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Optimal F ( Position Size ) Spreadsheet/Excel


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Optimal F ( Position Size ) Spreadsheet/Excel

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  #1 (permalink)
vpd1952
memphis
 
 
Posts: 77 since Mar 2020
Thanks: 209 given, 23 received

Does someone still happen to have what I believe was an Excel based ( Optimal F ) spreadsheet?

I remember it was from roughly 4 or 5 years ago

You could punch in your various Trading parameters ( Account size, Risk per trade Percent, Number of Contracts, etc. ) and it would populate your Optimal F for any particular trading scenario

Thanks so much to anyone who has it and would be willing to share and or can point me to it or one similar

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  #2 (permalink)
Pluto
Celebration, FL
 
 
Posts: 2 since Sep 2010
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vpd1952 View Post
Does someone still happen to have what I believe was an Excel based ( Optimal F ) spreadsheet?

I remember it was from roughly 4 or 5 years ago

You could punch in your various Trading parameters ( Account size, Risk per trade Percent, Number of Contracts, etc. ) and it would populate your Optimal F for any particular trading scenario

Thanks so much to anyone who has it and would be willing to share and or can point me to it or one similar

Not sure if this is the one you are referring to, but see what you think.

Attached Files
Register to download File Type: xlsx Risk Adjusted Optimal F.xlsx (12.2 KB, 258 views)
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  #3 (permalink)
vpd1952
memphis
 
 
Posts: 77 since Mar 2020
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Pluto,
you are the best - this is the exact one I was looking for

Thank you so much for posting and sharing this

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  #4 (permalink)
 robert880 
Chicago + IL
 
Experience: Beginner
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Trading: ES
 
Posts: 68 since Feb 2014
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Wondering if anyone can help me understand. Say you calculate 10% (.1) for Kelly or optimal f. How do you turn that into the number of futures contracts one should trade? For example say I have a 100,000 account balance, Kelly % of .2, $1000 margin per ES futures contract, tick value $12.5. How many futures contracts can I put on per trade?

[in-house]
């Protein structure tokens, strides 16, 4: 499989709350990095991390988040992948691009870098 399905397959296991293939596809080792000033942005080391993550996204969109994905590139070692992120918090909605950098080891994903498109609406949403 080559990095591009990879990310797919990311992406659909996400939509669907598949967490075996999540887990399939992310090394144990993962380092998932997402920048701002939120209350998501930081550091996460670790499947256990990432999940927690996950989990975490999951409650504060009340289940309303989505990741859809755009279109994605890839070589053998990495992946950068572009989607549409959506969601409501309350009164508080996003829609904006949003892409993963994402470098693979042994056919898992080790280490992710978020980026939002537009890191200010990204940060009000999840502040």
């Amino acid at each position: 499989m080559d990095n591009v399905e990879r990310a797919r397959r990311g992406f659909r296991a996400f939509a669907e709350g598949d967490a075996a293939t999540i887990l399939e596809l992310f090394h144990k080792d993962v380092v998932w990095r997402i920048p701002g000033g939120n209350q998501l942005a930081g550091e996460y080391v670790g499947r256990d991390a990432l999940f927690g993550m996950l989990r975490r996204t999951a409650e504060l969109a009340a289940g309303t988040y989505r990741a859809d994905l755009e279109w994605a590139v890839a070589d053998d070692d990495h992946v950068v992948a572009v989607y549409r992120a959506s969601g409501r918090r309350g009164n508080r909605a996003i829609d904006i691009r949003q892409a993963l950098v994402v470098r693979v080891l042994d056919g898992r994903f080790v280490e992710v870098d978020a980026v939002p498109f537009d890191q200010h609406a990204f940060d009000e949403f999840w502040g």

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  #5 (permalink)
 askerix 
Switzerland
 
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robert880 View Post
Wondering if anyone can help me understand. Say you calculate 10% (.1) for Kelly or optimal f. How do you turn that into the number of futures contracts one should trade? For example say I have a 100,000 account balance, Kelly % of .2, $1000 margin per ES futures contract, tick value $12.5. How many futures contracts can I put on per trade?

it does not directly rely to the tick value but more on your planned risk in $ per contract.

on a per Entry base you have to calculate your total_$risk (1000$)/per-contract-$risk, depending on your planned stop loss to get the contracts for this entry (round down to the next number for the number of contracts).


hth
askerix

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  #6 (permalink)
 robert880 
Chicago + IL
 
Experience: Beginner
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Trading: ES
 
Posts: 68 since Feb 2014
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askerix View Post
it does not directly rely to the tick value but more on your planned risk in $ per contract.

on a per Entry base you have to calculate your total_$risk (1000$)/per-contract-$risk, depending on your planned stop loss to get the contracts for this entry (round down to the next number for the number of contracts).


hth
askerix

I think I follow.... So let's say that I use the calculator and it spits out 10% for optimal F. My account size is $100,000. I want to take an entry on the ES and my stop is 2 points ($100). In order to get the number of contracts would I do the following: 100,000 (account size) X .1 (optimal f or Kelly) = 10,000. Then 10,000 / $100 (risk per trade) = 100 Lots. Not sure why one would use margin since it does not represent how much risk you have in the trade. It's just the leverage that your broker lets you have. Do I have this correct?

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  #7 (permalink)
 askerix 
Switzerland
 
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yes, your math is correct.

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  #8 (permalink)
larry007
Milano+Italy
 
 
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Is there anyone who uses Optimal F in their trading?

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  #9 (permalink)
 kevinkdog   is a Vendor
 
 
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larry007 View Post
Is there anyone who uses Optimal F in their trading?

I have (not currently though), but I have analyzed and run a bunch of tests with it.

On a given backtest, it can definitely be shown to be optimal.

The problem in real time going forward is that if (when!) things change with the trading strategy (win percentage changes, drawdown lengths or durations change, etc.) what was optimal in testing suddenly becomes not only far from optimum, but usually downright awful.

So, watch out. Run it live without real money for a few months first.

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